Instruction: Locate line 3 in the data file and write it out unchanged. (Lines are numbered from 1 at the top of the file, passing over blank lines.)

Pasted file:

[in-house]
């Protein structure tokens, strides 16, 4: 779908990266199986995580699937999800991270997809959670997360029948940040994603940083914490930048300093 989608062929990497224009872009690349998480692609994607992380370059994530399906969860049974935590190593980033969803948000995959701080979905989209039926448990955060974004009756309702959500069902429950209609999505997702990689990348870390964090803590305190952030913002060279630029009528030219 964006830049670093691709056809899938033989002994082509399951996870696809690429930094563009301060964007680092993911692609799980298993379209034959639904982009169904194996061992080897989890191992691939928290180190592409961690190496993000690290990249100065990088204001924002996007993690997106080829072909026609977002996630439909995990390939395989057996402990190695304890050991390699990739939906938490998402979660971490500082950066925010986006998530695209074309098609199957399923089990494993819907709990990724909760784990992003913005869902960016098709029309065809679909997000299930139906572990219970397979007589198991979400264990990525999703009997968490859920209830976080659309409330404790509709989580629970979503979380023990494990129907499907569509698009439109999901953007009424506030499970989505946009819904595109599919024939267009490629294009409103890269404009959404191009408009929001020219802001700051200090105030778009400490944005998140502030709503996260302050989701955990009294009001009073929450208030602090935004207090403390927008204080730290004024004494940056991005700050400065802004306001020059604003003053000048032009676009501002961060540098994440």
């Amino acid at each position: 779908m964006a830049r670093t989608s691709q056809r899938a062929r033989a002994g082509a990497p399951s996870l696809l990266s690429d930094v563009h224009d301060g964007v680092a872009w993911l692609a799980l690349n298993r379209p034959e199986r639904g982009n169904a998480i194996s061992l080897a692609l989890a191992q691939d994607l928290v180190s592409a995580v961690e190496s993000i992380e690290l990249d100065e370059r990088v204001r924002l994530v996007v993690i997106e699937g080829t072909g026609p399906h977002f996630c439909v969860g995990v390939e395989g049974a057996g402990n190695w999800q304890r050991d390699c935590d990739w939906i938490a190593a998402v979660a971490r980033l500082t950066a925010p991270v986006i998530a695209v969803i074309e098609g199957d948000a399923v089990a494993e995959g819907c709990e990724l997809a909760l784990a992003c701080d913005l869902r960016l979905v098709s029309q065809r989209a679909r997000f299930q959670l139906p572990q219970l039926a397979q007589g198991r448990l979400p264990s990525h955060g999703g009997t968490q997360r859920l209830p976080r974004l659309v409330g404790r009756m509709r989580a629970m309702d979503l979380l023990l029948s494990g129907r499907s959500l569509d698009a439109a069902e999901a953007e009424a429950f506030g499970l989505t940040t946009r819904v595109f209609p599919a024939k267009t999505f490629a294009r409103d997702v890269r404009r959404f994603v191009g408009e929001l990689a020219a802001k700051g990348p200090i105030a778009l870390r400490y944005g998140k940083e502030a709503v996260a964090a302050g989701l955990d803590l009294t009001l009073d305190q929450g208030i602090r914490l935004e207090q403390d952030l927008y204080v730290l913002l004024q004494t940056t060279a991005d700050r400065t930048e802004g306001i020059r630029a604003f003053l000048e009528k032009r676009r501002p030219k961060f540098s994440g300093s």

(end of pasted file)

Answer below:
């Amino acid at each position: 779908m964006a830049r670093t989608s691709q056809r899938a062929r033989a002994g082509a990497p399951s996870l696809l990266s690429d930094v563009h224009d301060g964007v680092a872009w993911l692609a799980l690349n298993r379209p034959e199986r639904g982009n169904a998480i194996s061992l080897a692609l989890a191992q691939d994607l928290v180190s592409a995580v961690e190496s993000i992380e690290l990249d100065e370059r990088v204001r924002l994530v996007v993690i997106e699937g080829t072909g026609p399906h977002f996630c439909v969860g995990v390939e395989g049974a057996g402990n190695w999800q304890r050991d390699c935590d990739w939906i938490a190593a998402v979660a971490r980033l500082t950066a925010p991270v986006i998530a695209v969803i074309e098609g199957d948000a399923v089990a494993e995959g819907c709990e990724l997809a909760l784990a992003c701080d913005l869902r960016l979905v098709s029309q065809r989209a679909r997000f299930q959670l139906p572990q219970l039926a397979q007589g198991r448990l979400p264990s990525h955060g999703g009997t968490q997360r859920l209830p976080r974004l659309v409330g404790r009756m509709r989580a629970m309702d979503l979380l023990l029948s494990g129907r499907s959500l569509d698009a439109a069902e999901a953007e009424a429950f506030g499970l989505t940040t946009r819904v595109f209609p599919a024939k267009t999505f490629a294009r409103d997702v890269r404009r959404f994603v191009g408009e929001l990689a020219a802001k700051g990348p200090i105030a778009l870390r400490y944005g998140k940083e502030a709503v996260a964090a302050g989701l955990d803590l009294t009001l009073d305190q929450g208030i602090r914490l935004e207090q403390d952030l927008y204080v730290l913002l004024q004494t940056t060279a991005d700050r400065t930048e802004g306001i020059r630029a604003f003053l000048e009528k032009r676009r501002p030219k961060f540098s994440g300093s």